“Working in collaboration you get to see all the different things people put into it and all the approaches to it. I love working collaboratively cause it just completely changes the way you think about your work. ” -Dylan

“I’ve had a really brilliant weekend. I’ve tried things I wouldn’t have tried before. It’s nice to have a year on from when the project started, a nice wee reflection to see how much we’ve come on over the past year and then I’m really excited for the event and to get everything out there.” -Morven

Watch this space. KIN is a call that demands a response.




Here’s a guest blog post from Mindy Soriti from Sydney, on visiting Unbound – our weekly music making group…
IMG_0868 (1)
I sat in a small rehearsal studio with some of the loveliest people in Glasgow last week.
Possibly some of the loveliest people in the world.
We played some tunes together. Talked about songs and structure. Cracked jokes about nuts key changes. All the things.
One guy had started playing bass only a few weeks earlier.
Others were working musicians.
But everybody brought something.
Alongside the noise of voices and instruments.
The act of singing together, of playing music in a room, and of writing together can be wildly connecting.
Not just in a therapeutic, hearts bouncing off the walls type way (although oy vey it can be ALL of that) but in terms of community.

And if into that space of making music, you invite people from a whole bunch of different backgrounds, including people who have spent time in prison, and people whose professional work is somehow prison related, and you ask that group to make something together, the impact can be profound. For everybody.
Oh man.
I guess I fell a bit in love with Glasgow.

Over the last five weeks, as I have sunk deeper into the question of ‘what to do’ about post-release, and recidivism I have found myself drifting off into territory that is situated somewhere kinda down the road, and round the corner a bit from where  I thought I was heading.

The whole point of my Churchill research project is to try and unpack what ‘best practice’ in post-release looks like. And although after all of these weeks of traveling, much of what I have grown to understand about the need for adequate resourcing and funding of basic transitional and reintegration services still holds, I guess what has become apparent is that it is not nearly enough to frame this conversation in terms of best practice inservice provision.

So often – too often, services that provide support to people on release from custody are funded to fix people. To address offending behaviour. To rehabilitate. Every funding submission I have ever written for my organisation (and that’s about a trillion over the years) has in one way or another suggested that this underlies what it is that we want to do.

The individual rehabilitation of people on release from prison has become the template around which consensus between the funded community sector and government now exists. It is easy. It is the template that philanthropists understand. It is the template for every media story on post-release. It is the quick explanation at the pub. But it is too often a lazy explanation. And even when it’s not lazy, it is not nearly enough.

Because once again it situates offending at the centre of the conversation; as if understanding criminality and risk are the only explanatory tools we require to ease the grip of imprisonment on those groups who are relentlessly locked up.

There are structural and cultural threads that connect incarcerated people globally. There are threads of poverty, and disconnection and and colonisation and racism. The demographics of who goes to prison are not contested by anybody.   Yet when people are released we tend to ignore those threads. We adopt instead an individualised approach. We ask people to take full personal responsibility for their crime and for their imprisonment. If they’re lucky we might offer some service that is funded to assist them take this responsibility. And if they’re especially lucky, the services that are progressive might wrap concrete support around this process; housing, employment and education assistance.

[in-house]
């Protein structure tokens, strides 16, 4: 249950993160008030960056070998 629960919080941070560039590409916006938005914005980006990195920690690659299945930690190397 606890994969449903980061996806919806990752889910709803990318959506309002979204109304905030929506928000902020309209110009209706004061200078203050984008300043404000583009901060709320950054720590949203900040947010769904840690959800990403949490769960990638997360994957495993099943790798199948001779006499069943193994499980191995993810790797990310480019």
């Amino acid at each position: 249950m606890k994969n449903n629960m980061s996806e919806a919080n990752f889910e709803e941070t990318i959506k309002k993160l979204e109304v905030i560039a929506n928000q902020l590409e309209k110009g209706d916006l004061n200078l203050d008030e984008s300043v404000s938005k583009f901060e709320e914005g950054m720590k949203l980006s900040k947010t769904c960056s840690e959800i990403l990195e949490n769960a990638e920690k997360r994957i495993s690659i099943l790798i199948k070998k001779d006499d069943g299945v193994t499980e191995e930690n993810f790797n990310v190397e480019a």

And all of this is vital. People should take responsibility for their crimes. Services should be funded to assist this process. But at some point, we need to call bullshit on this being enough. We need to stop turning our backs on our structural understandings of imprisonment. And we need to start thinking carefully about what can happen at the level of community and culture to shift this. So that the process of reintegration stops justbeing an individual struggle and starts being something that all of us are part of.

Because if you stop framing the conversation in terms of curing and fixing and start thinking about it in terms of building community, you find yourself on very different ground. The kind of ground occupied by Vox Liminis the small but vital group of folk in Glasgow who are sitting in rooms in and out of prisons writing tunes together.

And I know, I KNOW, writing songs isn’t everyone’s bag (WEIRDOS). And playing music in a room isn’t going to solve the affordable housing crisis in Sydney, or resolve discriminatory employment practices. And there are frequently limits in terms of the scalability of grass roots community building projects. But these small projects are becoming for me, more and more significant in the landscape of reintegration services and practices.

Because of what we can learn from them about approach, social movement, and about building connection and community. There is something radical and deeply pragmatic in terms of reintegration about finding ways to create spaces so that the common ground that exists between people (Social workers! Formerly incarcerated people! Academics! Musicians!..) can expand into something larger than all we might imagine divides. (And beautiful! The tunes are freakin’ beautiful…check their work out here).

Mindy Sotiri is currently travelling on a Churchill Fellowship, exploring things of reintegration after prison and community, blogging about it here